Here’s some random Marty thoughts as he tries to wake up and get in the shower, before visiting his grandpa in the hospital.
I laid in my bed and saw that almost thirty years had stood, been glimpsed, and died away since I was eleven years old. I laid there in my lumpy old bed and tried to believe in Papa moving on, maybe soon, in Dad following, and in the whole world going on without me. Can the world really go on spinning when all of us are gone? It seems to have that intention precisely. I thought the world should have something wise to say about all this, maybe some bland apology to make. But it only rained more ardently, as though it would not stop for days.
The whole damn book is insisting on being like that: Not so much a story of events as an episodic meditation on existence. Sure, I could have written a story with just things happening and things happening next – throw in a car chase and some sex – and had the book done in six months.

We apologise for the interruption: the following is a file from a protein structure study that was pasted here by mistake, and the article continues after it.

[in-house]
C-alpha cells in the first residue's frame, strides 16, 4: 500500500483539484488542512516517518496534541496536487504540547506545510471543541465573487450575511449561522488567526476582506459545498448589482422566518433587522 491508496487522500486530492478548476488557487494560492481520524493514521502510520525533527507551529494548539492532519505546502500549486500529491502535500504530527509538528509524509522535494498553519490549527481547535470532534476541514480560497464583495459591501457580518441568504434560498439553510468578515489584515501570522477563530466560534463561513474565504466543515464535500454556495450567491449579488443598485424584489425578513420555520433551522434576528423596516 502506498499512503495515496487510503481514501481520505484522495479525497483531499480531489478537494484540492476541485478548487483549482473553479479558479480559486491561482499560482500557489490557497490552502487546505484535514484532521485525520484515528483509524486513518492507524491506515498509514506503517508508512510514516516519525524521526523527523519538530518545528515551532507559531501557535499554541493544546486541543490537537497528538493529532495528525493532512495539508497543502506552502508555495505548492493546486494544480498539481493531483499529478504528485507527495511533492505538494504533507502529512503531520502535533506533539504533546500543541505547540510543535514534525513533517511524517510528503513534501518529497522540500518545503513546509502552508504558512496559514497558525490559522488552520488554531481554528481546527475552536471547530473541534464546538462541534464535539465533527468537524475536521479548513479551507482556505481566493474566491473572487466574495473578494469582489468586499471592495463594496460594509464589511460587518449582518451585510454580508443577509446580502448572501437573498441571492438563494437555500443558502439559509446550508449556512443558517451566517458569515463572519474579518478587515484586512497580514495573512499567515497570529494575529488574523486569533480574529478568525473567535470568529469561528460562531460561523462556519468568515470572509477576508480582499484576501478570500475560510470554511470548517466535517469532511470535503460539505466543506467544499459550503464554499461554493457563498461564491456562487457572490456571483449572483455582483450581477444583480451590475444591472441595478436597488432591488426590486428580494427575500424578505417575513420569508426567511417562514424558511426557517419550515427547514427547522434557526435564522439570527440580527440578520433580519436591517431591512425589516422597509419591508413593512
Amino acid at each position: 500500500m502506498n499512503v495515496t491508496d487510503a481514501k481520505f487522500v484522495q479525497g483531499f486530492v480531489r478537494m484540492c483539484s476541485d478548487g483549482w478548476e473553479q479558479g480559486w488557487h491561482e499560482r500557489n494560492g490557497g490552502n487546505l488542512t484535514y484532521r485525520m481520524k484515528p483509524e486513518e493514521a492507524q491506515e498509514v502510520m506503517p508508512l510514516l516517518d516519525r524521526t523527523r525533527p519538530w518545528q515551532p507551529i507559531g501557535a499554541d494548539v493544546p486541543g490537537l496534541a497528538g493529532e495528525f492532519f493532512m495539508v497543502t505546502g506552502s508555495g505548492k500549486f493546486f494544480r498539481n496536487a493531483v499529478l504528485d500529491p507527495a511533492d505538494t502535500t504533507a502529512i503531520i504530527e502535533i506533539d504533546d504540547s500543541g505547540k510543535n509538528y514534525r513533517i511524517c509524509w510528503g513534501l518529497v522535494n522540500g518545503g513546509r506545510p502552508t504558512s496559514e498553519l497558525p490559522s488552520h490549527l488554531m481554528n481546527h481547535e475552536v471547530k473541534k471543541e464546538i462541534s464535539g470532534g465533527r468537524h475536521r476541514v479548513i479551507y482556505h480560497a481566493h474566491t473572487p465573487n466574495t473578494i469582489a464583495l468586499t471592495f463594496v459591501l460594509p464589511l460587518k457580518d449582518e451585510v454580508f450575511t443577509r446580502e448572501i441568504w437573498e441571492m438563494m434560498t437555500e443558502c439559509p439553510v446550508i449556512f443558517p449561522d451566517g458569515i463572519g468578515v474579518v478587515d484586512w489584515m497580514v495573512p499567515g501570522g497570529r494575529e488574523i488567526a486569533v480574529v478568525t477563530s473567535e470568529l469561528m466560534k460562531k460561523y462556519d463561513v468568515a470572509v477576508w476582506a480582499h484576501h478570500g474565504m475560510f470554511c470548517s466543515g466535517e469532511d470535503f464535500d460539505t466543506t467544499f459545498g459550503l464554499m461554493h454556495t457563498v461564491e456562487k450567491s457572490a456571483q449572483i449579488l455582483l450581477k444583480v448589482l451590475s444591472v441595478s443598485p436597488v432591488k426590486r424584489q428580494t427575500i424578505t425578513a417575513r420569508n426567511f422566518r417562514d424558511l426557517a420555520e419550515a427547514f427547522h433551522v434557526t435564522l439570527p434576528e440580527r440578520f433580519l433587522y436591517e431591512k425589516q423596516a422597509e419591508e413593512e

That would have been wonderful, because the fun part is writing a fresh new thing. Rewriting is a pain in the butt. But does anybody out there think that my kind of writing – even if you think it’s useless and it sucks – is easy? That it happens quickly and comes out whole in one draft, or two, or three? No, that’s how I wrote this long blog post, which we can all agree isn’t great. So basta.
The problem is that some of us – right or wrong or blindly deluded – like to think of ourselves as artists. If you’re laughing at us, please do so quietly. We’re trying to concentrate.
It is my aim, and every effort bent, that the sum and history of my life, which in the same sentence is my obit and epitaph too, shall be them both: He made the books and he died.
— William Faulkner